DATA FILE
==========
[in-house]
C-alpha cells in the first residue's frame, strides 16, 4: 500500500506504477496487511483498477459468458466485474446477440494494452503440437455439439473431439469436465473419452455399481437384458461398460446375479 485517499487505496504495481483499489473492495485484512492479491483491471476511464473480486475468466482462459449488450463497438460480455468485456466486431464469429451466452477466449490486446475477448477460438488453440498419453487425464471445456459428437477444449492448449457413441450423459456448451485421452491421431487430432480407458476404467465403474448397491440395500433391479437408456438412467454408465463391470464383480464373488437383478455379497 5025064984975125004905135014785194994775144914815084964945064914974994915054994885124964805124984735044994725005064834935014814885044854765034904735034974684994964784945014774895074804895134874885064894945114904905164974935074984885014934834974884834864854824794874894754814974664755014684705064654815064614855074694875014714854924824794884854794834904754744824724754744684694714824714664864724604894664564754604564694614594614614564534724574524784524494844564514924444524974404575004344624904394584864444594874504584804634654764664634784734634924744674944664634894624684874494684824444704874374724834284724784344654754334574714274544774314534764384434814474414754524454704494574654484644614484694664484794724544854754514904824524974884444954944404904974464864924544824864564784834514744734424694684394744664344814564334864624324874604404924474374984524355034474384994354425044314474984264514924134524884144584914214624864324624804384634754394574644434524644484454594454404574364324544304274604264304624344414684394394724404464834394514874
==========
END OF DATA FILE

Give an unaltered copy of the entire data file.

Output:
[in-house]
C-alpha cells in the first residue's frame, strides 16, 4: 500500500506504477496487511483498477459468458466485474446477440494494452503440437455439439473431439469436465473419452455399481437384458461398460446375479 485517499487505496504495481483499489473492495485484512492479491483491471476511464473480486475468466482462459449488450463497438460480455468485456466486431464469429451466452477466449490486446475477448477460438488453440498419453487425464471445456459428437477444449492448449457413441450423459456448451485421452491421431487430432480407458476404467465403474448397491440395500433391479437408456438412467454408465463391470464383480464373488437383478455379497 5025064984975125004905135014785194994775144914815084964945064914974994915054994885124964805124984735044994725005064834935014814885044854765034904735034974684994964784945014774895074804895134874885064894945114904905164974935074984885014934834974884834864854824794874894754814974664755014684705064654815064614855074694875014714854924824794884854794834904754744824724754744684694714824714664864724604894664564754604564694614594614614564534724574524784524494844564514924444524974404575004344624904394584864444594874504584804634654764664634784734634924744674944664634894624684874494684824444704874374724834284724784344654754334574714274544774314534764384434814474414754524454704494574654484644614484694664484794724544854754514904824524974884444954944404904974464864924544824864564784834514744734424694684394744664344814564334864624324874604404924474374984524355034474384994354425044314474984264514924134524884144584914214624864324624804384634754394574644434524644484454594454404574364324544304274604264304624344414684394394724404464834394514874